23. Jean De Villiers, South Africa
The poster child of South African rugby, there won't be a calm head in the Springboks camp if Jean de Villiers were to miss out on the 2015 Rugby World Cup for any reason.
But that eventuality stands as plausible at this moment in time, considering he has spent much of his career sidelined by injury and all too coincidentally appears to have entered a fruitful period of fitness in the year leading into the competition.
The Stormers star showed during 2013's Rugby Championship exactly how he's capable of lifting his nation to a result almost single-handedly, but the 33-year-old's history of injury is so well-chronicled that SARugby's Ryan Vrede says his fate is already sealed.
24. Richie McCaw, New Zealand
Still as full of life in the back row as he ever has been, nothing about Richie McCaw's performances on the pitch for either club or country would tell you that he turns 34 later this year.
Due to the battle-hardened nature of his game, we understand that if there were ever a veteran who would play through pain to defend his side's Rugby World Cup title, it's McCaw.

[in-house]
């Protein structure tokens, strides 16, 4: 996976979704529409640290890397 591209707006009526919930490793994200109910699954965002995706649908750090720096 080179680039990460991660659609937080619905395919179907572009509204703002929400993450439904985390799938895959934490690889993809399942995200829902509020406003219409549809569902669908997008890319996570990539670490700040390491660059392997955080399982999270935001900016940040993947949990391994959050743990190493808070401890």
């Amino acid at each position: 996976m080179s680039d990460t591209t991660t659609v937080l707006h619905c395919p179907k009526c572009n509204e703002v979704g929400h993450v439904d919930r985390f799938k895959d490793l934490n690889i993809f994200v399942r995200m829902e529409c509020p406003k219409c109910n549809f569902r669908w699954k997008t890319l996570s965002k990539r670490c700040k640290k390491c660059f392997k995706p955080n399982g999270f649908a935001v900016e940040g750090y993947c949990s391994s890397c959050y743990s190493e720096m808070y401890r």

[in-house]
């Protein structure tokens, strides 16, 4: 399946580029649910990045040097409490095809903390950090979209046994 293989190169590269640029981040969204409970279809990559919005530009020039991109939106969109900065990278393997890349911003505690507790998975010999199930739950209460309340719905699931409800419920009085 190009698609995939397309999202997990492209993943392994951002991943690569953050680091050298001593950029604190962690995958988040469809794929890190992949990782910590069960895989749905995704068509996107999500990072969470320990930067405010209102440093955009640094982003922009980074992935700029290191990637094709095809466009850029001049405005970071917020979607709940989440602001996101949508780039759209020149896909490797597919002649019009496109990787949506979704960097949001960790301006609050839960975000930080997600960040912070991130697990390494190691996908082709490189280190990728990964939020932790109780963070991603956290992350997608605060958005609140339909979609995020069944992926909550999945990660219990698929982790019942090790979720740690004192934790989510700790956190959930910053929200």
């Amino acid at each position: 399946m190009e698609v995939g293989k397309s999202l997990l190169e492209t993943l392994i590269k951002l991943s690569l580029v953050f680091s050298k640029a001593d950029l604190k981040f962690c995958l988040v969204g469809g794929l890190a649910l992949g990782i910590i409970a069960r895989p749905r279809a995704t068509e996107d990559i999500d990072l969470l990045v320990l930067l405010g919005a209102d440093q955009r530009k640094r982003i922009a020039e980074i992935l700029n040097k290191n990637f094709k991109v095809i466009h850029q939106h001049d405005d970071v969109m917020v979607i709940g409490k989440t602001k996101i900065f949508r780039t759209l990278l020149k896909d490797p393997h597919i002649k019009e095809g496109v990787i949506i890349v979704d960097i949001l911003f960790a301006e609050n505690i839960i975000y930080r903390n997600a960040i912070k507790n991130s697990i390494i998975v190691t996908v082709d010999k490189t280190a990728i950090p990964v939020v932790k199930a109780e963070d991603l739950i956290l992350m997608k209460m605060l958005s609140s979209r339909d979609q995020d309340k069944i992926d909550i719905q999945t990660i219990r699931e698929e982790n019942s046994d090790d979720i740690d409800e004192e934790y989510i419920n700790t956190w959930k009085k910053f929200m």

However, there are obstacles that even grit and determination can't clear, and he is another seasoned veteran who'll be watched with some intrigue relating to his fitness over the next year or so.
25. Gio Aplon, South Africa
Gio Aplon's international career has been somewhat hit-and-miss, and although Western Province and the Stormers have benefited from his often dazzling attacking capabilities down the years, his all-round ability hasn't always put him at the elite level.
However, the nail would appear to have been struck in his 2015 Rugby World Cup coffin after SARugby confirmed Aplon would be moving to the Top 14 with Grenoble this summer.